NORMAN â€” Bruce Kittle worked on high-dollar cases for big-time corporations, struck agreements for massive environmental cleanups, sat between murderers and their victims' families as they tried to reconcile, went to seminary, worked in prisons and pastored a church.
Now, he sends letters to teenagers in hopes of convincing them to play football at Oklahoma.
Kittle is the on-campus recruiting coordinator for the Sooners, and creating correspondence to send recruits is just one of the wannabe coach's duties.
A fiftysomething who has been at the height of not one but several professions is now working behind the scenes of college football. A former standout on the Iowa football team is now operating under the radar of even the most die-hard Sooner fans.
And he loves it.
â€œI'm very grateful to be where I'm at with the opportunity I have,â€ Kittle said. â€œOur defensive coordinator at Iowa, Bill Brashier ... he would always tell us, â€˜If you could go do anything else and be happy, you should go do it.'â€
During a week Oklahomans are fixated on one very important football game, this story is a reminder of what's important. On a day Americans pause and count their blessings, no one is more thankful than Bruce Kittle.
Those who know him best say he's never been happier.
â€œI always felt in my heart ... his heart was in coaching,â€ his longtime friend Bob Stoops said. â€œI felt it all along. I never said that to him because he has to find his way and do in his heart what he feels like doing, but I've always felt that he'd be a good coach.â€
Kittle's daughter, Emma, said, â€œHe smiles all the time. It is so much fun to be around him.â€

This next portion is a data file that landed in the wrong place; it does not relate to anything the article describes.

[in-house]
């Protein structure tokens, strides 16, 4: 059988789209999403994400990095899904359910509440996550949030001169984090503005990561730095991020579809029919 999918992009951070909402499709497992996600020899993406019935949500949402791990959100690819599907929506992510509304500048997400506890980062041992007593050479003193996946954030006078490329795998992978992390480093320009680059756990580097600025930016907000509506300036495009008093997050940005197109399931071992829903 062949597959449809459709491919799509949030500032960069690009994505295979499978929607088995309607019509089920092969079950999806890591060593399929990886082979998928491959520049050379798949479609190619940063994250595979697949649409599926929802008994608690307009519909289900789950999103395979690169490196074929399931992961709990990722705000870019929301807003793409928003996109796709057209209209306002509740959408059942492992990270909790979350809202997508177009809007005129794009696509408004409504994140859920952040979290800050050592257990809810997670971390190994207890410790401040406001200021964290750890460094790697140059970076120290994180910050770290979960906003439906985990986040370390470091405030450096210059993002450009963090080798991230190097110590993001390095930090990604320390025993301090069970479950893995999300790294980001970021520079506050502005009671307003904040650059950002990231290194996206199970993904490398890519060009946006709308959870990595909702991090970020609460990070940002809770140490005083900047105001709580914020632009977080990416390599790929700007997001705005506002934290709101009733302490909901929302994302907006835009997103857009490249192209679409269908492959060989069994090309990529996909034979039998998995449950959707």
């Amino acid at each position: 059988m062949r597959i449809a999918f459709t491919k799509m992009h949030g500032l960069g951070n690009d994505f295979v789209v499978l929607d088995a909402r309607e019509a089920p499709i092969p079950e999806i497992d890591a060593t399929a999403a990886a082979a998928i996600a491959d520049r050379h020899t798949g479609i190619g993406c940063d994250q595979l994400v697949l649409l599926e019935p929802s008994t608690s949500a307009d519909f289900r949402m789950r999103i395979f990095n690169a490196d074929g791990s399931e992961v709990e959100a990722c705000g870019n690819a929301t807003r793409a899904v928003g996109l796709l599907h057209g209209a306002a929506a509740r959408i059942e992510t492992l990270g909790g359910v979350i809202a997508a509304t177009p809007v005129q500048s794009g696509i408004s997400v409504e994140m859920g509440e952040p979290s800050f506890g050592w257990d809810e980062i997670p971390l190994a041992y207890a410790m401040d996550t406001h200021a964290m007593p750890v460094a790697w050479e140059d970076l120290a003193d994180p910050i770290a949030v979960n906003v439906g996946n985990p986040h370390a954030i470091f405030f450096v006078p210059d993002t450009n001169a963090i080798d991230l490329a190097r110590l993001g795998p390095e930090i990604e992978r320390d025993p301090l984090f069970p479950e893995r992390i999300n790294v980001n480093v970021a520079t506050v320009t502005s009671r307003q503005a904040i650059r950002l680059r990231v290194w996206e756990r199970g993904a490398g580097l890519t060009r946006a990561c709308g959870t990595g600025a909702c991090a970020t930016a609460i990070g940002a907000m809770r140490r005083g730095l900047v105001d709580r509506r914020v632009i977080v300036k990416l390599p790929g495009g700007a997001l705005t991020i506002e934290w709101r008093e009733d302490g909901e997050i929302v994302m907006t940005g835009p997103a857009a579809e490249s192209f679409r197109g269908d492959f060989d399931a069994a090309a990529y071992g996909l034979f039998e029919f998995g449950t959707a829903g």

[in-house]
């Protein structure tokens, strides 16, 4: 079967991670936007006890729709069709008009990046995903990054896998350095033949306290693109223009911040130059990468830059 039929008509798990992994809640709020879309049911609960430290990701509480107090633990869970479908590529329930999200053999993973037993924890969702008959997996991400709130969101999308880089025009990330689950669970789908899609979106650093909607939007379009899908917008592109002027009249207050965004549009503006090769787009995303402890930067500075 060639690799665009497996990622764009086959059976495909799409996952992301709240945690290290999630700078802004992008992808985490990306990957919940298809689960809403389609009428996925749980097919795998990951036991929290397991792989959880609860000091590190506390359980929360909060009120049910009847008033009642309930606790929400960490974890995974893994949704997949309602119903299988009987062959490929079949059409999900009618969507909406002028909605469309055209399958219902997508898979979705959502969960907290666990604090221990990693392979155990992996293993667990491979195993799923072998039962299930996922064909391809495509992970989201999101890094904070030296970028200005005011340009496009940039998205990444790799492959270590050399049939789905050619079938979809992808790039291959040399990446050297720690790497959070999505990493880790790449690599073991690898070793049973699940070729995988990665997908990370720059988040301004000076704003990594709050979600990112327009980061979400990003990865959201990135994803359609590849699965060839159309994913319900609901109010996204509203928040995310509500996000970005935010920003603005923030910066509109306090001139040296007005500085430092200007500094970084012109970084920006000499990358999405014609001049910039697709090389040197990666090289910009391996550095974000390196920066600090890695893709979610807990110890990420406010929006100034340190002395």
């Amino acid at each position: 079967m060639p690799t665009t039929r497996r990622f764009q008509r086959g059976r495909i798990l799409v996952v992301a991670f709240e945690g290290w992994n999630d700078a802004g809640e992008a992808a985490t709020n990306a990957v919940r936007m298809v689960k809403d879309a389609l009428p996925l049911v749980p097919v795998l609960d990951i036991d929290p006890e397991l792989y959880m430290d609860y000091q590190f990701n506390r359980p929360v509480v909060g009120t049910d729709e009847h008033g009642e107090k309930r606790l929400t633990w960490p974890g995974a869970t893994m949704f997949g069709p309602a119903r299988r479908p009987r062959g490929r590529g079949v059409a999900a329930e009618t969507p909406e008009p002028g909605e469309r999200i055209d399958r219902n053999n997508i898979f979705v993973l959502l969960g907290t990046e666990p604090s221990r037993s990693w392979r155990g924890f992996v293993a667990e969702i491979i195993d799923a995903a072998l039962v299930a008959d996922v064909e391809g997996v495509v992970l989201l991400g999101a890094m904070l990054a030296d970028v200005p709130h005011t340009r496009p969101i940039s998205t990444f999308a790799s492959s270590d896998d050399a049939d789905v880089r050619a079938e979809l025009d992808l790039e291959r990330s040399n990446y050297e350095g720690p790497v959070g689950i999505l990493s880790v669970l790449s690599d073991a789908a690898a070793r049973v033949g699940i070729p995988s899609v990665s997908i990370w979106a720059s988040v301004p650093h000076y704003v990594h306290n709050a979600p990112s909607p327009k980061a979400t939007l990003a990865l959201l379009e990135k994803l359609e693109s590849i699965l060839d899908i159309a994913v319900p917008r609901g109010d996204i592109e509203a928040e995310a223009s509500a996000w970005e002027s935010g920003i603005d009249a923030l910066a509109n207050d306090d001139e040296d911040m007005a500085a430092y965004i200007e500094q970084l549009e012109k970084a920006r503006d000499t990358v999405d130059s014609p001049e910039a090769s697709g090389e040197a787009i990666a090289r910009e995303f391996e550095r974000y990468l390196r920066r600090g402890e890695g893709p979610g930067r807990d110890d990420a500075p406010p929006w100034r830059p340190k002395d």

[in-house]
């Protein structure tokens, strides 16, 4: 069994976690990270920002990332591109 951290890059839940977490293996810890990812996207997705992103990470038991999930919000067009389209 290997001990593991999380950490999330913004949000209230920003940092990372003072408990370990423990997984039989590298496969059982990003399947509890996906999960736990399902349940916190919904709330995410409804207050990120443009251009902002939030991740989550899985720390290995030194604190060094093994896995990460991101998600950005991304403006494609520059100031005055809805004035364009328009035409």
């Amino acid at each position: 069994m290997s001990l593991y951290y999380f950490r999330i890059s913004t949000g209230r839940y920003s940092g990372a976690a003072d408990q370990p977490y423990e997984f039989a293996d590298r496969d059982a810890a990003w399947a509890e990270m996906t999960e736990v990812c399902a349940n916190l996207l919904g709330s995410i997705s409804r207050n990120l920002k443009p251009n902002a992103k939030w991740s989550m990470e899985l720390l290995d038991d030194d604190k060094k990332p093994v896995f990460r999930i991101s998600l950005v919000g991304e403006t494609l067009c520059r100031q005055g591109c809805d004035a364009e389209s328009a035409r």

So, why is a guy who's doing college football's version of grunt work so happy? Why is he so grateful to be where he is even if it's not where he ultimately wants to be?
â€˜A FABULOUS COMPETITOR'
Bruce Kittle was going to be a football coach.
Growing up in Cedar Falls, Iowa, he became a multisport star. He went to the University of Iowa on a football scholarship, but the offensive lineman also wrestled for the legendary Hawkeyes.
â€œHe's a fabulous competitor,â€ said Stoops, who played football at Iowa with Kittle.
Kittle's senior year, the offensive lineman was co-captain of Iowa's 1981 Rose Bowl team. He then went to work as a graduate assistant for legendary Hawkeyes coach Hayden Fry. He was learning from one of the best, he was preparing for the right opportunity, and after the Hawkeyes played in the 1986 Rose Bowl, he got a job offer.
â€œSouth Dakota or North Dakota or something like that,â€ Kittle remembered.
He knew the assistant's gig would be the first of many steps and various moves. He and his wife, Jan, were planning to start a family, and she had nine sisters who all lived in Iowa.
Could they leave the state and start the vagabond coaching lifestyle?
They just weren't sure that they wanted to.
When Kittle got an acceptance letter from the law school at Iowa, he knew what he wanted to do.
Goodbye, football practice.
Hello, law practice.
Bruce Kittle was on his way to being one heck of a lawyer.
After graduating in the top 10 percent of his law school class at Iowa, he landed a prestigious clerkship with the Eighth Circuit U.S. Court of Appeals. He went to work for one of the most respected firms in Iowa, then left to work for one of the largest firms in Wisconsin.
All the while, he was working on bigger and bigger cases with more and more dollar signs.
â€œI couldn't have afforded me,â€ he said.
But after a close friend died of lung cancer, Kittle started to question his place in the world. Why was he spending his time moving money from one massive corporation to another? What good was it doing mankind?
Then while driving to work one winter day, he heard the call to ministry.
He figured he'd misunderstood.
He didn't come from a particularly spiritual family, after all, so the idea of going into the ministry seemed wacky. Plus, he had a wife and kids and a mortgage, and he was only two years from making partner. Surely, he wasn't supposed to go into ministry.
Not long after, Kittle was eating lunch when a Catholic priest sat down nearby. He wanted to talk to the man and ask him about this call to ministry, but he couldn't figure out what to say.
Instead, the priest approached.
â€œAre you considering going into the ministry?â€ he asked Kittle. â€œIt is a wonderful and rewarding life. You will never regret it.â€
Kittle started seminary a few months later.
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